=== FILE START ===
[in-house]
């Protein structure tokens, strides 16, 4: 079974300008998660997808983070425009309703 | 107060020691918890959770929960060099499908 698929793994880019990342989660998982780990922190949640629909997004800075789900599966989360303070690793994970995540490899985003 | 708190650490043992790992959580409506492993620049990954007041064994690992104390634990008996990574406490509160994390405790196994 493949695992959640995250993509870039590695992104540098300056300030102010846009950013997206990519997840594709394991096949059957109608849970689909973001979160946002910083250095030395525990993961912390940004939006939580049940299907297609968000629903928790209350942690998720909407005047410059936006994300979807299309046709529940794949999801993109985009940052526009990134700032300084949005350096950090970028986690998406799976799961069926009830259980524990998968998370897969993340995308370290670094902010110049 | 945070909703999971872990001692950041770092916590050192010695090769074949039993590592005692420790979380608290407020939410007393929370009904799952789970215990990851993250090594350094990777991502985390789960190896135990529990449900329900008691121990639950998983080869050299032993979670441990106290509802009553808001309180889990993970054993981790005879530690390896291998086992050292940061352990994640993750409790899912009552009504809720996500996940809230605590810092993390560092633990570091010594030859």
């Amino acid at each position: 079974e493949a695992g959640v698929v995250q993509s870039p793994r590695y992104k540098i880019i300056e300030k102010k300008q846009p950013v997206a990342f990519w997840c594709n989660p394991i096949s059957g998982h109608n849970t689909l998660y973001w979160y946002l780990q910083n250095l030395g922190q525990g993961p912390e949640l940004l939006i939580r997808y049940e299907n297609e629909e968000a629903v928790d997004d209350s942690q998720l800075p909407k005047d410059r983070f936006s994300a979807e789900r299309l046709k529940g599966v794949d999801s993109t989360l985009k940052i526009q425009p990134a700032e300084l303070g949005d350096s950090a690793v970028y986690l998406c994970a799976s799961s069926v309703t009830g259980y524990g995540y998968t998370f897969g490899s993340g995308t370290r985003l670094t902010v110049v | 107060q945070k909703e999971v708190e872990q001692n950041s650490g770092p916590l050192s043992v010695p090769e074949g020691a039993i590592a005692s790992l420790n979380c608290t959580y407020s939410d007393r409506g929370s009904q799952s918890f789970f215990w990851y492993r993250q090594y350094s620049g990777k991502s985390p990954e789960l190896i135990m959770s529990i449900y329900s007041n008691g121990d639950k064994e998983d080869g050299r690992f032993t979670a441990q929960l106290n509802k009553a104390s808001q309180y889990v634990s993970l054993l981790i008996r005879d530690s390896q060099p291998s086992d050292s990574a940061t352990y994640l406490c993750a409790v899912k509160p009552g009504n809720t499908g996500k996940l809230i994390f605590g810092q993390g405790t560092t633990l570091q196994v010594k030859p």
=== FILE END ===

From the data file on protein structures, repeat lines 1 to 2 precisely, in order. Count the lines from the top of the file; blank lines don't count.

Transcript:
[in-house]
């Protein structure tokens, strides 16, 4: 079974300008998660997808983070425009309703 | 107060020691918890959770929960060099499908 698929793994880019990342989660998982780990922190949640629909997004800075789900599966989360303070690793994970995540490899985003 | 708190650490043992790992959580409506492993620049990954007041064994690992104390634990008996990574406490509160994390405790196994 493949695992959640995250993509870039590695992104540098300056300030102010846009950013997206990519997840594709394991096949059957109608849970689909973001979160946002910083250095030395525990993961912390940004939006939580049940299907297609968000629903928790209350942690998720909407005047410059936006994300979807299309046709529940794949999801993109985009940052526009990134700032300084949005350096950090970028986690998406799976799961069926009830259980524990998968998370897969993340995308370290670094902010110049 | 945070909703999971872990001692950041770092916590050192010695090769074949039993590592005692420790979380608290407020939410007393929370009904799952789970215990990851993250090594350094990777991502985390789960190896135990529990449900329900008691121990639950998983080869050299032993979670441990106290509802009553808001309180889990993970054993981790005879530690390896291998086992050292940061352990994640993750409790899912009552009504809720996500996940809230605590810092993390560092633990570091010594030859």